Sheriff looks for ways to beat crime: Furlong asks community to take proactive part |

Sheriff looks for ways to beat crime: Furlong asks community to take proactive part

F.T. Norton
BRAD HORN/Nevada Appeal

By using overtime and grant money, Sheriff Ken Furlong intends to head off a 15 percent increase in crime that internal department statistics indicate comes with warmer weather.

Furlong, whose penchant for statistics has him charting activity throughout the department, pointed out last week that Carson City sees a double-digit increase in calls for service in the summertime.

“In an effort to curb the traditional increase in crime, accidents and injuries during the summer months, the Sheriff’s Office is announcing an initiative titled, ‘101 Days of Summer Safety,'” said Furlong.

From June 1 through the week of Sept. 9, there will be an increase in the number of patrol deputies on the streets, said Furlong.

“Summer months bring out large groups and families enjoying the warm weather and summer activities,” he said. “In 2010 that increase in festivities also resulted in 15 percent more calls for the police than the normal monthly average all year long.”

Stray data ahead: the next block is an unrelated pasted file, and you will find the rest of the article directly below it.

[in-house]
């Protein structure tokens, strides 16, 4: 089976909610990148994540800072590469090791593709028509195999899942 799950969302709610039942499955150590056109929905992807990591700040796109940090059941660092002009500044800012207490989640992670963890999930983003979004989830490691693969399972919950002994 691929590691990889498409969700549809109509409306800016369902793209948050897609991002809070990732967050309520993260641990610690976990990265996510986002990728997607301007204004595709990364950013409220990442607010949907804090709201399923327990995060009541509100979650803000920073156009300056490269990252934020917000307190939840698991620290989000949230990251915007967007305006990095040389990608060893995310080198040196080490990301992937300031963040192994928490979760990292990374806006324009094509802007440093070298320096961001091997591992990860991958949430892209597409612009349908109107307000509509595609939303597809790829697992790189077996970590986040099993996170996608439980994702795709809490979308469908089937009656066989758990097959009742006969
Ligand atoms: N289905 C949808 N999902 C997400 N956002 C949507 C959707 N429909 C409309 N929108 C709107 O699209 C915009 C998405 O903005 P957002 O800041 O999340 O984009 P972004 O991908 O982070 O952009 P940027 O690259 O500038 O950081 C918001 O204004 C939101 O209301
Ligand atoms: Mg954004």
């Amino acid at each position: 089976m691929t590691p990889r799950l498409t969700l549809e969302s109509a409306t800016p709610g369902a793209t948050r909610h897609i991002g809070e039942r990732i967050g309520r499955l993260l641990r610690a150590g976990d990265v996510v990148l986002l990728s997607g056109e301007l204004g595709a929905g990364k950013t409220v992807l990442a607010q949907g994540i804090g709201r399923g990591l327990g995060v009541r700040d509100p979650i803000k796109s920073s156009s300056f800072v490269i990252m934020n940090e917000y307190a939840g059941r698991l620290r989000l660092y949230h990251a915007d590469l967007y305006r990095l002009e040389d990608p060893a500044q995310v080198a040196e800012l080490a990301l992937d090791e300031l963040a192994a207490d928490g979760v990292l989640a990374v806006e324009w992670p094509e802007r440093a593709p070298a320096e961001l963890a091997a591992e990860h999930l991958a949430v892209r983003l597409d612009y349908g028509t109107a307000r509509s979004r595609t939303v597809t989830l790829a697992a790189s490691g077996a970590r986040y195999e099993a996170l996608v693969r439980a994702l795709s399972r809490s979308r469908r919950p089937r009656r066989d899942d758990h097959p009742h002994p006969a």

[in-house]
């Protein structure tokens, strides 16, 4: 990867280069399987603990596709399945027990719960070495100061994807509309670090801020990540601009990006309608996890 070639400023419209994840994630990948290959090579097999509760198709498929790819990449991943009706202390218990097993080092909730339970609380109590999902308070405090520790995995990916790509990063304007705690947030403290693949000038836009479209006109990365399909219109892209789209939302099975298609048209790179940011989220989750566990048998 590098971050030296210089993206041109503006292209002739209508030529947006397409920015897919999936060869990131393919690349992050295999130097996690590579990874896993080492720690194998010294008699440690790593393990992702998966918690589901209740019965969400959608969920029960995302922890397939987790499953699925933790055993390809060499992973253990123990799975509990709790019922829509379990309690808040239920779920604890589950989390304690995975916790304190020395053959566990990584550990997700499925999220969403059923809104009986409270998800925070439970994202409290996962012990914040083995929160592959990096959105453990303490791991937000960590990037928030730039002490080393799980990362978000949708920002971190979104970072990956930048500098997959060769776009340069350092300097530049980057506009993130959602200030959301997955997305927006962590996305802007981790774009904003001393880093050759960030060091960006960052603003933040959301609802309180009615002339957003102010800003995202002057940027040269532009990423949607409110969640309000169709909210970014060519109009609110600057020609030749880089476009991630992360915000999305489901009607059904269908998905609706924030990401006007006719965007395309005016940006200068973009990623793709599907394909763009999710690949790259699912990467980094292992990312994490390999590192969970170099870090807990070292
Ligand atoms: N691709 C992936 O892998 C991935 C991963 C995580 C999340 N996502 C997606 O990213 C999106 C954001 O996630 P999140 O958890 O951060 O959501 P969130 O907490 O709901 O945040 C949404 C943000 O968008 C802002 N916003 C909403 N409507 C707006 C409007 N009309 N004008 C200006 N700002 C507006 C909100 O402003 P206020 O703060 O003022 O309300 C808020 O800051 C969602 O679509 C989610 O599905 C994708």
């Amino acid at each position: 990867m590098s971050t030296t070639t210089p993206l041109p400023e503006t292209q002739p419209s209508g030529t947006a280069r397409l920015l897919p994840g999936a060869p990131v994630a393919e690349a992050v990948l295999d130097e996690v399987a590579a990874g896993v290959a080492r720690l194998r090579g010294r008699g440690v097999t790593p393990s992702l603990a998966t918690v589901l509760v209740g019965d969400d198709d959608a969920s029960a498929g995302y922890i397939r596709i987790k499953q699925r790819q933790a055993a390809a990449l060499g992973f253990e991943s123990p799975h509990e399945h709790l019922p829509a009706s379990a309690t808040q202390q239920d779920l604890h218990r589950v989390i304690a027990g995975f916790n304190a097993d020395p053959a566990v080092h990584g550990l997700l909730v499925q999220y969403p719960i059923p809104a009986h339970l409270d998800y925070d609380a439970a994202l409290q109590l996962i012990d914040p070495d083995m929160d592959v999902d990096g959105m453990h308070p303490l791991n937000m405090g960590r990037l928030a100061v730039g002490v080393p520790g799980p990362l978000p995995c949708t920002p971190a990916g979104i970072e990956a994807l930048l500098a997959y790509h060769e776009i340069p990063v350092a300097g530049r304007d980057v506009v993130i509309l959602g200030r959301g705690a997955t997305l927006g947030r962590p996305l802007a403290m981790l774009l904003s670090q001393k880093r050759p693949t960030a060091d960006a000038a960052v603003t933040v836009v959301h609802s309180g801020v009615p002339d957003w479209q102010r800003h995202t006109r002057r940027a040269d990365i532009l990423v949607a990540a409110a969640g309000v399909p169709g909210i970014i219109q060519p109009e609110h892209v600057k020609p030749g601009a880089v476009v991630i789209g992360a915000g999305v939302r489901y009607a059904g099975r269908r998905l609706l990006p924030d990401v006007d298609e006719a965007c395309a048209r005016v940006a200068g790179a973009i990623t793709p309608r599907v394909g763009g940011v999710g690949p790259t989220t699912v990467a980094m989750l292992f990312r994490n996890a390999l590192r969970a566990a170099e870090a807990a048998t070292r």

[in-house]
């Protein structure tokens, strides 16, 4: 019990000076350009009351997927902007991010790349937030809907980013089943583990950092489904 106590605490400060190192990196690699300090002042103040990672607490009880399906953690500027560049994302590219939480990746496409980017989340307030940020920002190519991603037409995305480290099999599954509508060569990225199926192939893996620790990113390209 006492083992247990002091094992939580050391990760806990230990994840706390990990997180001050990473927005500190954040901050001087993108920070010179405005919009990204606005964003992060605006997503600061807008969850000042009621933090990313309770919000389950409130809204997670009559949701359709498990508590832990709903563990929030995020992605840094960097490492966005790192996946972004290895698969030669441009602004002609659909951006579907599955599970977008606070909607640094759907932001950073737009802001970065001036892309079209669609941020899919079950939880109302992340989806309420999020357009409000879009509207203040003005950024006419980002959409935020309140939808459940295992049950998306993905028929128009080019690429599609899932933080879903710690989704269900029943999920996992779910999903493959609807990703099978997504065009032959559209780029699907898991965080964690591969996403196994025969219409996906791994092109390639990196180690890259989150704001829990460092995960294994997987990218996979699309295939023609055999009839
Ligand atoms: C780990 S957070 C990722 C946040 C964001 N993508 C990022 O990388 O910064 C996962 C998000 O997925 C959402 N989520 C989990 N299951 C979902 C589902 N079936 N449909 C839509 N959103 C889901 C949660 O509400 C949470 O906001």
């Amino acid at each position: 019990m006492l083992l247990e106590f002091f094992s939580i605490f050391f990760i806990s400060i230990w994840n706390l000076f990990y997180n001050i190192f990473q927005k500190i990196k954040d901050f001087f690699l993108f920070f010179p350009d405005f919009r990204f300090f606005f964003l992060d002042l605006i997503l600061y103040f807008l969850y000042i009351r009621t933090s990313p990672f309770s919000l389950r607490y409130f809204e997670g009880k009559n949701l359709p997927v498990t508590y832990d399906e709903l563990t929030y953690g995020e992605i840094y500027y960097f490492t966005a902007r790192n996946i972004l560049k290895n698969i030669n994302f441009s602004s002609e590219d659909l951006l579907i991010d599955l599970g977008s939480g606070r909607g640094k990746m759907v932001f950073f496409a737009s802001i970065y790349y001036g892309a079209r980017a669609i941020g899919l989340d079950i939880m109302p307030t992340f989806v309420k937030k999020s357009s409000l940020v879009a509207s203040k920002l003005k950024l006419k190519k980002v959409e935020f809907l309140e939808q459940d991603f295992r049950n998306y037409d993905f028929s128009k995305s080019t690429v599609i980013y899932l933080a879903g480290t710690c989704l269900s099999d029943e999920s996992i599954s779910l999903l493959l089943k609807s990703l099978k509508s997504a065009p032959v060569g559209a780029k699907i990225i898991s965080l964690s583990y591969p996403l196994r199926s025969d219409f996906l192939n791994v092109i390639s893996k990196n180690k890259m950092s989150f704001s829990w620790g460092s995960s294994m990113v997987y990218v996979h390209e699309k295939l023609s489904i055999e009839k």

Furlong said he’s tasked each division with finding problem areas and increasing patrols there.

More officers will be visible in problem areas, such as at Chimney Beach (part of Carson City) along Highway 28 in the Spooner Summit area where a number of vehicles are burglarized each summer, or in the downtown corridor of the city when the bars are closing and young adults are finding themselves in various forms of trouble.

But in addition to increased visible patrols, undercover officers in unmarked cars will be on the roads as well.

Chief Deputy Ray Saylo pointed out that the unmarked units and officers will be focusing solely on property crimes, burglaries and graffiti and will not be out looking for traffic offenders.

Furlong said the initiative came about as a result of a recent city study in which a majority of Carson City residents said they “always” feel safe.

“Those people who feel they are always safe often fall victim to crime,” he said.

He said while he’s glad people feel safe, that comfort can translate into unlocked homes and cars, or a hesitation by people to call police when something seems off.

So in addition to an increase in officer patrols, he’s asking the community to step up with there own efforts by locking up property, securing homes and vehicles, and calling non-emergency dispatch at 887-2011 when something seems suspicious.

“Already in 2011, the Carson community has felt tremendous declines in overall crime reports. In February of this year reported incidents fell to their lowest in eight years,” he said, but, “… we can do better. Now is the time increase our efforts and set the tone for a great year.”